Georgiana, the Duchess of Devonshire, was one of the most celebrated beauties of her time. She was the daughter of the Earl of Spencer, and was married[12] at the age of seventeen to William, Duke of Devonshire, "the first match in England".

[12] March 28, 1774.

The young duchess was as clever as she was beautiful. She was fond of history, music and drawing, and she wrote verses both in French and English.[13] She was an ardent admirer of the great Johnson, and in a circle of his listeners hung with breathless interest upon his conversation. Her charming manners, her wit, wealth, and rank drew a host of admirers about her, and she became the leader of English society. Whatever the Duchess of Devonshire did, or whatever the Duchess of Devonshire wore, at once became the fashion. She opened the fashionable balls, she was a leading spirit in the Ladies' Club, and she set the standard for the height of headdresses and the length of feathers!

[13] A long poem by the Duchess was "The Passage over Mt. Gothard," celebrated in Coleridge's Ode to Georgiana.

She was not content with merely social triumphs, but her influence reached even into politics. Her most remarkable political exploit was to secure the reëlection of Charles James Fox to Parliament (1784) from the borough of Westminster. For this she has sometimes been called "Fox's Duchess," but she is usually known as "the beautiful Duchess."

Sir Joshua Reynolds was among the fortunate number upon whom the beautiful Duchess bestowed her smiles. He had first painted her portrait in her girlhood and again as a young wife but two years married (1776). He was afterwards often honored with invitations to her house and enjoyed the hospitality of her brilliant entertainments.

At length (June, 1784) a daughter was born to the Duke and Duchess of Devonshire, whom they christened Georgiana Dorothy. The parents were so happy in their baby that the mother founded a charitable school in her honor. The child was a winning little creature, round and rosy and full of spirits. When she was about two years old the Duchess again called her former portrait painter's services into use, desiring a picture of herself and daughter.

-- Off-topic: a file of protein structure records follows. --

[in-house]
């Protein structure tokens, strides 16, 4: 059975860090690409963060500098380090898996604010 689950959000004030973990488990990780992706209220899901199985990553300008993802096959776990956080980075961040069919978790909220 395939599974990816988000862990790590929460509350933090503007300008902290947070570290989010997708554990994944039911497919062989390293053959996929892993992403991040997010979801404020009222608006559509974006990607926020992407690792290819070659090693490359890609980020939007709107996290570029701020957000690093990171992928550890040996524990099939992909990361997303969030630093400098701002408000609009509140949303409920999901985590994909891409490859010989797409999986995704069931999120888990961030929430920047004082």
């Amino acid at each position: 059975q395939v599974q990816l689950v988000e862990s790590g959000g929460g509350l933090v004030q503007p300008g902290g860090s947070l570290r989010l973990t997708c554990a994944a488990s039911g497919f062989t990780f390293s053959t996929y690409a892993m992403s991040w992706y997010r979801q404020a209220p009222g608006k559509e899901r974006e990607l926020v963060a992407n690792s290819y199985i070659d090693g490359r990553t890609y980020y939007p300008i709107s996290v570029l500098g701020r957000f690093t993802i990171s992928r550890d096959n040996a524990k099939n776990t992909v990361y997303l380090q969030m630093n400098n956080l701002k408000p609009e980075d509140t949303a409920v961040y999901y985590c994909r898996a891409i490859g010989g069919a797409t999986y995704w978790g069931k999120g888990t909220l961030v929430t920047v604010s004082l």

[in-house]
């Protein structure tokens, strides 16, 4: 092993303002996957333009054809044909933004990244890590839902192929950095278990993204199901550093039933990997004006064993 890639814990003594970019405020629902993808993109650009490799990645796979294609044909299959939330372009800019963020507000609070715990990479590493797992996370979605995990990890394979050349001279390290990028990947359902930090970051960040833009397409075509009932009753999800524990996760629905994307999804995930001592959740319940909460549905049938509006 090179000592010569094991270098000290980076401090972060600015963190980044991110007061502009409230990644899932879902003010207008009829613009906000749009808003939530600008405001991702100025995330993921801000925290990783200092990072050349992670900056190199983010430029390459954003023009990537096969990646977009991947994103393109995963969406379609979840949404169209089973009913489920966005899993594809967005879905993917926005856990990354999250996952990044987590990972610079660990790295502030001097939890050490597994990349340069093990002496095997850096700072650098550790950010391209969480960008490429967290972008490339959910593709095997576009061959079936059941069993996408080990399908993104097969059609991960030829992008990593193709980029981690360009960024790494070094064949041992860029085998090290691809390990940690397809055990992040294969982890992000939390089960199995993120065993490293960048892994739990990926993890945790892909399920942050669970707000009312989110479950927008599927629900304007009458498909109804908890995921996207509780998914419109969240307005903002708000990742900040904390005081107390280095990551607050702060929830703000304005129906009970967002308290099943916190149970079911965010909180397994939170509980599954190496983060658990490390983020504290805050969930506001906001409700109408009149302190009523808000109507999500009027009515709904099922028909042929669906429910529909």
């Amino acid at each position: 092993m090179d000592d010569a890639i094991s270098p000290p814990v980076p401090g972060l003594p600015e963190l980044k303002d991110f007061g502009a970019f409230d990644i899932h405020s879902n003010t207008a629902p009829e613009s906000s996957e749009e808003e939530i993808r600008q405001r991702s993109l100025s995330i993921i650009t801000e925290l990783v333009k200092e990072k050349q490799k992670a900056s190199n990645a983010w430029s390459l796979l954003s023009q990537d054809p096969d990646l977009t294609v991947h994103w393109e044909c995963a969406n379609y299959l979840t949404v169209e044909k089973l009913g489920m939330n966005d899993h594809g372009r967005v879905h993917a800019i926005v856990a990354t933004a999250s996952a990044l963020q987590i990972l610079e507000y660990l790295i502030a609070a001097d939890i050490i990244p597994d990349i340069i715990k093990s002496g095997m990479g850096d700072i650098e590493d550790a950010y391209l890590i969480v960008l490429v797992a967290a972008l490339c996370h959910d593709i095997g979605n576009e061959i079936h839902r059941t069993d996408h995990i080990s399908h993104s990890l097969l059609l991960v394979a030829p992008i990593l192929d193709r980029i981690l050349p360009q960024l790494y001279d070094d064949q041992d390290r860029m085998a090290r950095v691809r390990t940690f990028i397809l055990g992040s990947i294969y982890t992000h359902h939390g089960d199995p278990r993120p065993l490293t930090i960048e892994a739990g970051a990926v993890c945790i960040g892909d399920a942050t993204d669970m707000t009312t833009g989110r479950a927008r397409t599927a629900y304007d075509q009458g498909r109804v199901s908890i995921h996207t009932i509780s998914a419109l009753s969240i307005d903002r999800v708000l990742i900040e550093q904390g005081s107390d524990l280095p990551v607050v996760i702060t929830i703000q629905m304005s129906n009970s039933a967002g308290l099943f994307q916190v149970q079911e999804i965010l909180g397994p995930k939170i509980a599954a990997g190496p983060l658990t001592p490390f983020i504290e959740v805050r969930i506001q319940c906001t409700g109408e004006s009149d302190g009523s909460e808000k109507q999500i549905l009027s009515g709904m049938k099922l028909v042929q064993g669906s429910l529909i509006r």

By this time, the girlish beauty of the Duchess had faded, and her slender figure had become somewhat stout. But the new grace of motherhood was now added to her other charms. As she had been the model of fashion for all the ladies of England in matter of dress, she now became a model of motherhood for their imitation. Fashionable women usually gave over the care and nourishment of their children to nurses, but the Duchess of Devonshire took upon herself these tender maternal duties. Thus mother and child were constantly together and became boon companions. The Duchess had a very lively nature, and a child could not wish a gayer playmate.


It is in one of their merry romps together that the painter has represented them. The mother is sitting on a sofa with the child on her knee, and the two are playing the old game of Ride a Cock Horse to Banbury Cross. To and fro on her imaginary steed swings the little rider, supported by the encircling arm of the mother. It is rare sport, and the child kicks her bare feet and throws up her chubby arms gleefully. We can fancy we hear the baby voice gurgling with delight, and the mother smiles at the child's pleasure.

Some years afterward, the poet Coleridge, writing an ode to the beautiful Duchess, pays a tribute to her motherhood which forms a fitting comment on our picture:—

"You were a mother! at your bosom fed
The babes that loved you.
You, with laughing eyes,
Each twilight thought,
Each nascent feeling read
Which you yourself created."

It is interesting to compare the picture with that of Lady Cockburn and her Children which we have already studied. The lighting is managed in the same way, a curtain being drawn aside at the right, that we may look beyond the parapet into the open.

It is an important principle in art that in representing any inclosed space like the interior of a room, there should be some device for increasing the length of the perspective. The imagination delights in distance, and feels imprisoned where there is no opening in an inclosure.

The principal lines of this composition run diagonally from corner to corner, intersecting in the centre. Some of these are so clearly defined that we can easily trace them. One extends from the uplifted right hand of the Duchess across the slanting line of her bodice and along the lower edge of the child's frock. The lines of her left arm run parallel with this. In the other direction the uplifted arms of the baby, as well as the edge of the curtain, indicate the lines which cross these.